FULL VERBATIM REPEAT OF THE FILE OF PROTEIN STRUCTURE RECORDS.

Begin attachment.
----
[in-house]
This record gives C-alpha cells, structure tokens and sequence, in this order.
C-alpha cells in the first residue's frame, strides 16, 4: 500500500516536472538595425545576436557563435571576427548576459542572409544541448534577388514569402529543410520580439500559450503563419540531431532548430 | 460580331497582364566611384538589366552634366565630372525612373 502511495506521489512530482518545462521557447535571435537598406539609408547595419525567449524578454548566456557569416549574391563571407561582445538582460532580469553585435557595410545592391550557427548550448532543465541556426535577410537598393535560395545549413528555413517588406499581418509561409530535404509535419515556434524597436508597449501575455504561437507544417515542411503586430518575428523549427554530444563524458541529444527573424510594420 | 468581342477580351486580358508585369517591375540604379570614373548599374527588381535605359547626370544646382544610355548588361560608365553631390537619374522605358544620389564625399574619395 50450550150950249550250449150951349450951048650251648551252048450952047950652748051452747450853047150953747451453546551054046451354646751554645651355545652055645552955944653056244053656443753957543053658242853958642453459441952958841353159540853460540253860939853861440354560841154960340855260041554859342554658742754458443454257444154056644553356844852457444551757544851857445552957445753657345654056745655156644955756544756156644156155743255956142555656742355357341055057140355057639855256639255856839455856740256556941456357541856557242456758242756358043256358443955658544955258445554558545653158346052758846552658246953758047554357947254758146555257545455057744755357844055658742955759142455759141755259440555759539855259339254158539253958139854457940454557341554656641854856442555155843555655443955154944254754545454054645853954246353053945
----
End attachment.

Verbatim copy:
[in-house]
This record gives C-alpha cells, structure tokens and sequence, in this order.
C-alpha cells in the first residue's frame, strides 16, 4: 500500500516536472538595425545576436557563435571576427548576459542572409544541448534577388514569402529543410520580439500559450503563419540531431532548430 | 460580331497582364566611384538589366552634366565630372525612373 502511495506521489512530482518545462521557447535571435537598406539609408547595419525567449524578454548566456557569416549574391563571407561582445538582460532580469553585435557595410545592391550557427548550448532543465541556426535577410537598393535560395545549413528555413517588406499581418509561409530535404509535419515556434524597436508597449501575455504561437507544417515542411503586430518575428523549427554530444563524458541529444527573424510594420 | 468581342477580351486580358508585369517591375540604379570614373548599374527588381535605359547626370544646382544610355548588361560608365553631390537619374522605358544620389564625399574619395 50450550150950249550250449150951349450951048650251648551252048450952047950652748051452747450853047150953747451453546551054046451354646751554645651355545652055645552955944653056244053656443753957543053658242853958642453459441952958841353159540853460540253860939853861440354560841154960340855260041554859342554658742754458443454257444154056644553356844852457444551757544851857445552957445753657345654056745655156644955756544756156644156155743255956142555656742355357341055057140355057639855256639255856839455856740256556941456357541856557242456758242756358043256358443955658544955258445554558545653158346052758846552658246953758047554357947254758146555257545455057744755357844055658742955759142455759141755259440555759539855259339254158539253958139854457940454557341554656641854856442555155843555655443955154944254754545454054645853954246353053945